If the outdoors is part of your life, first-aid training should be, too. My mother's severe asthma was always a concern during our regular camping trips and hikes, so the moment I was old enough for Red Cross classes I enrolled.
There were small incidents during our regular outings, but the training paid its biggest dividend in town. When I came home from high school, mom was having serious trouble breathing and told me to call 911.
I did, but by the time I was back in the den, she was unconscious and lying on the den floor. Her breathing went from rapid and shallow to nothing at all in a hurry. I could not find a pulse. I began CPR and when the cavalry finally arrived, the EMTs were at the front, locked door that we never used. I ran through the house to let them in, and by the time I returned, Mom was blue.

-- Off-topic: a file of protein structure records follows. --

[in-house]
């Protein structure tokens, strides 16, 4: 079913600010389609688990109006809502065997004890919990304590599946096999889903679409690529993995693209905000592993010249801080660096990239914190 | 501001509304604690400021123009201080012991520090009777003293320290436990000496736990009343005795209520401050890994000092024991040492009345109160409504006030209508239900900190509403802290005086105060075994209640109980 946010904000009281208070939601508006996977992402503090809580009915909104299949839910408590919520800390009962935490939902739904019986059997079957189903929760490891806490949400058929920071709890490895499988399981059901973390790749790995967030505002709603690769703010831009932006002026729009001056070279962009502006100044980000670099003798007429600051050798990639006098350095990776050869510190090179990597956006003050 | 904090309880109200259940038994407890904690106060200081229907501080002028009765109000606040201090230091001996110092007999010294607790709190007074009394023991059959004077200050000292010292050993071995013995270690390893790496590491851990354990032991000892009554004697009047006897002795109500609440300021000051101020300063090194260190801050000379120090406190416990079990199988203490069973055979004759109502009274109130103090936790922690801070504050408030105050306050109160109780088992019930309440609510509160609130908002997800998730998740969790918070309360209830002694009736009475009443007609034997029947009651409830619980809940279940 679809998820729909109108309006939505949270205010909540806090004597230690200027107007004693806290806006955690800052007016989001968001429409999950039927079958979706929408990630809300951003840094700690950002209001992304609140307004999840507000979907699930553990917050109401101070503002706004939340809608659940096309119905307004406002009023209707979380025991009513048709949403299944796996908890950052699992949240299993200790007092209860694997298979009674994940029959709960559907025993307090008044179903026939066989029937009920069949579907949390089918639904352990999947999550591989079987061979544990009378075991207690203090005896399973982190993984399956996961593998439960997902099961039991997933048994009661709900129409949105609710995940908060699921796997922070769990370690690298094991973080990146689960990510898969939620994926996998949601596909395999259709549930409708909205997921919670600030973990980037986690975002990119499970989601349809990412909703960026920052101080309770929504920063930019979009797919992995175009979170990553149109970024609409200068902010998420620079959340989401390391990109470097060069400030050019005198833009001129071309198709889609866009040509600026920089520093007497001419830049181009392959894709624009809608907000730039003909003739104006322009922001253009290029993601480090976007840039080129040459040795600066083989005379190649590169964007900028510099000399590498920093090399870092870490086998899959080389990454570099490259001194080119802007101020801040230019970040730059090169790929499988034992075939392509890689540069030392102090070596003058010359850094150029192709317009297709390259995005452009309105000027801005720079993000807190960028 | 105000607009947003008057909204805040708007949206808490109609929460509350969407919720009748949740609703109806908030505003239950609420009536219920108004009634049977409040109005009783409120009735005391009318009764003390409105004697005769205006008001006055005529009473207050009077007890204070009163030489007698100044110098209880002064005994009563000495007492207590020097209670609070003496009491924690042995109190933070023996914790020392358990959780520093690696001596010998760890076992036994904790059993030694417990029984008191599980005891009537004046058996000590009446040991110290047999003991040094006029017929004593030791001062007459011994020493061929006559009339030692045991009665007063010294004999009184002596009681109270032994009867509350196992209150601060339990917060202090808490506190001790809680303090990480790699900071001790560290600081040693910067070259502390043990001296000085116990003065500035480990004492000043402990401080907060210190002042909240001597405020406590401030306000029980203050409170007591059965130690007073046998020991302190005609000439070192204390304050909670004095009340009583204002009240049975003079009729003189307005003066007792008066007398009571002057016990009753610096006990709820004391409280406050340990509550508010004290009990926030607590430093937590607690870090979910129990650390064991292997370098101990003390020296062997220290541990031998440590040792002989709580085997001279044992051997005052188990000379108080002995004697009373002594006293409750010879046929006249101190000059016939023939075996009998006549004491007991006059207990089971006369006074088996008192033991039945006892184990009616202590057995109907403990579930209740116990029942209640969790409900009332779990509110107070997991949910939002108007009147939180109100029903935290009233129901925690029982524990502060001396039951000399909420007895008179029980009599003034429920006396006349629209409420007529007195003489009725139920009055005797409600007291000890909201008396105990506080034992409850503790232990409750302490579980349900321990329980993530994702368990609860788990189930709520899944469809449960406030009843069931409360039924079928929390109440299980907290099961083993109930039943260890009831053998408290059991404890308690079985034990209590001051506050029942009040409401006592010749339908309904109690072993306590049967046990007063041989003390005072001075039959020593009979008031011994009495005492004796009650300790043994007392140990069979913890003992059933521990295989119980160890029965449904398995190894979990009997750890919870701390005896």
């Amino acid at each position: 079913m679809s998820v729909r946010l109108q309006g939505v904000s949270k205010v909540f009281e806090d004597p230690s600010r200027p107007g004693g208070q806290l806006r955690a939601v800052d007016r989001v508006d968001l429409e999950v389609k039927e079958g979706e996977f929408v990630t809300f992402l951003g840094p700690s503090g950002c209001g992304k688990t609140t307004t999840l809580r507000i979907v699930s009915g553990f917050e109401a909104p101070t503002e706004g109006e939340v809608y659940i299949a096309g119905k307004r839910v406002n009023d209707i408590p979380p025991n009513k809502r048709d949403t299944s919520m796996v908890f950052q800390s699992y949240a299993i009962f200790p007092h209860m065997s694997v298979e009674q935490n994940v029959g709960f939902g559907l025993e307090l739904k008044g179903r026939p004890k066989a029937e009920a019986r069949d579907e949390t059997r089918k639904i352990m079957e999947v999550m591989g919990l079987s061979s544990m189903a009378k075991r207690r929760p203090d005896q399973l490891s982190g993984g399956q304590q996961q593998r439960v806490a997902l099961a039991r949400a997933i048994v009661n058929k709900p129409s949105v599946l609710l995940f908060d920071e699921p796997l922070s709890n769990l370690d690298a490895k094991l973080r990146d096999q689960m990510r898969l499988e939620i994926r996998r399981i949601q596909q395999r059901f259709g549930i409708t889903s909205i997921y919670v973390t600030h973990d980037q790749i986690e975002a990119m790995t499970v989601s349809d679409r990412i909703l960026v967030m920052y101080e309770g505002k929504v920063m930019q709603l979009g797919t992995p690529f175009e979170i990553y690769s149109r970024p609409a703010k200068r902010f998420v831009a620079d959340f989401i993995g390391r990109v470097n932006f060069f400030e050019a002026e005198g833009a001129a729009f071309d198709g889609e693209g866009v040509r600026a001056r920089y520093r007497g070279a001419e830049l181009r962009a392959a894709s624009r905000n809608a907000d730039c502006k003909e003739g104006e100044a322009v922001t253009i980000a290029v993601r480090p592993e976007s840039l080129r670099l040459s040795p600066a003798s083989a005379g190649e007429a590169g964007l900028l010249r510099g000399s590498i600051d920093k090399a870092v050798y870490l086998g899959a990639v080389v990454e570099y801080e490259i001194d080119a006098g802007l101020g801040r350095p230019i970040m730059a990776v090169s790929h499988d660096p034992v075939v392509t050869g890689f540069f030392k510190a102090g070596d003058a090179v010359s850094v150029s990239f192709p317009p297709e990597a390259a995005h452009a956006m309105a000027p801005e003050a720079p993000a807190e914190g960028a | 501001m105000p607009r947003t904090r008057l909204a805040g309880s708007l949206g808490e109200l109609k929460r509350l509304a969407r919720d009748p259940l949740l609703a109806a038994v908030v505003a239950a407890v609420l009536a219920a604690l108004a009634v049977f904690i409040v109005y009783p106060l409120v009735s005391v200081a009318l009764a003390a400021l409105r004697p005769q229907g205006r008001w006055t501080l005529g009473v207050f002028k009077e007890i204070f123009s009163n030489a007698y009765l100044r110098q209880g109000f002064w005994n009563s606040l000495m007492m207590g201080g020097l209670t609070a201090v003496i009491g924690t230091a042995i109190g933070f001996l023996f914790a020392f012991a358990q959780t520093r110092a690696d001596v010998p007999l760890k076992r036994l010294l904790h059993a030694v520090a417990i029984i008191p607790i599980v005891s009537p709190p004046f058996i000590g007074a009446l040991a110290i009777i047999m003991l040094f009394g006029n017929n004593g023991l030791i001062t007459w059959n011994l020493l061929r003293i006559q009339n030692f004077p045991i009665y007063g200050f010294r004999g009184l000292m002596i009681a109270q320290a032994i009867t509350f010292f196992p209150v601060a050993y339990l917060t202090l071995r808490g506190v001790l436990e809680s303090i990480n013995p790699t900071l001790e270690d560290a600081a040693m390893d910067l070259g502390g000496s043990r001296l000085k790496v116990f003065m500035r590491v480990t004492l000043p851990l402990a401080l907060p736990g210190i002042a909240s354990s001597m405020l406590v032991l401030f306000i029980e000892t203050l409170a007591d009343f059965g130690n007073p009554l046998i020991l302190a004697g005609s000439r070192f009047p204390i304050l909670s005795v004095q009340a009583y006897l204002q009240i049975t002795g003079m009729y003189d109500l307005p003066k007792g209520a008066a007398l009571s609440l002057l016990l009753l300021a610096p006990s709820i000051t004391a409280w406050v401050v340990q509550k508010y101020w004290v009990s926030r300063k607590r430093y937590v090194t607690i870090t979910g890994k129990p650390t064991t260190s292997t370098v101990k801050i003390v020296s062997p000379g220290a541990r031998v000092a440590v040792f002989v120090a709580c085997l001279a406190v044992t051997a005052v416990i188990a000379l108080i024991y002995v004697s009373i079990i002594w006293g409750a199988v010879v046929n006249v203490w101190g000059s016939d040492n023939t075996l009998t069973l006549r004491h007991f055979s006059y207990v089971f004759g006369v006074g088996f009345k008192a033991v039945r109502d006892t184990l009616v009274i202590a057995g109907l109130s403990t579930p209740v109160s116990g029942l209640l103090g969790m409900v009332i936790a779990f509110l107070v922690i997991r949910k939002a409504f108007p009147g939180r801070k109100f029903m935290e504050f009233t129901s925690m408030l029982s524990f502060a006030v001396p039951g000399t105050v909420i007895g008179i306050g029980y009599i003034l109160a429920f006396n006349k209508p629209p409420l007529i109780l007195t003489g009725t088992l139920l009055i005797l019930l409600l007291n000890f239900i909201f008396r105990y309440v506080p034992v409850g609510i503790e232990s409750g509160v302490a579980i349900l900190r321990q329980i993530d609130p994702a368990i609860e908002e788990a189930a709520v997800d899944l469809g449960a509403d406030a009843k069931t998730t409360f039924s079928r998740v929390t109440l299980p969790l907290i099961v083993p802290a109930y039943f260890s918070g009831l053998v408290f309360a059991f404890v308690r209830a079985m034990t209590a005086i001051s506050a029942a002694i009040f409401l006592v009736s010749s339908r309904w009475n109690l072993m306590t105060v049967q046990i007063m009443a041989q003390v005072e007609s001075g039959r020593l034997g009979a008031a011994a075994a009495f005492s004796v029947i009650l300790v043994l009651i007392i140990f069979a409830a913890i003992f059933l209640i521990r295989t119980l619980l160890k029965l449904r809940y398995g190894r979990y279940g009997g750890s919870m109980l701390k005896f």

The paramedics went straight to work, and instructed me to call my father and tell him, "It's bad. Tell him to meet us at the hospital." They continued CPR while more firefighters arrived. Then one of them announced, "I have a pulse."
Mom sat up, looked straight in the empty doorway to the kitchen and asked, "Mom, what are you doing here?" Then she lost consciousness again.
My grandmother died 10 years before the incident. Mom was probably a little more confident in my skills during our subsequent trips outdoors, and we always laughed about that ghostly visit....OK, she did the laughing. I still get the creeps.
Illustration by American Hunter Art Director Mark Weaver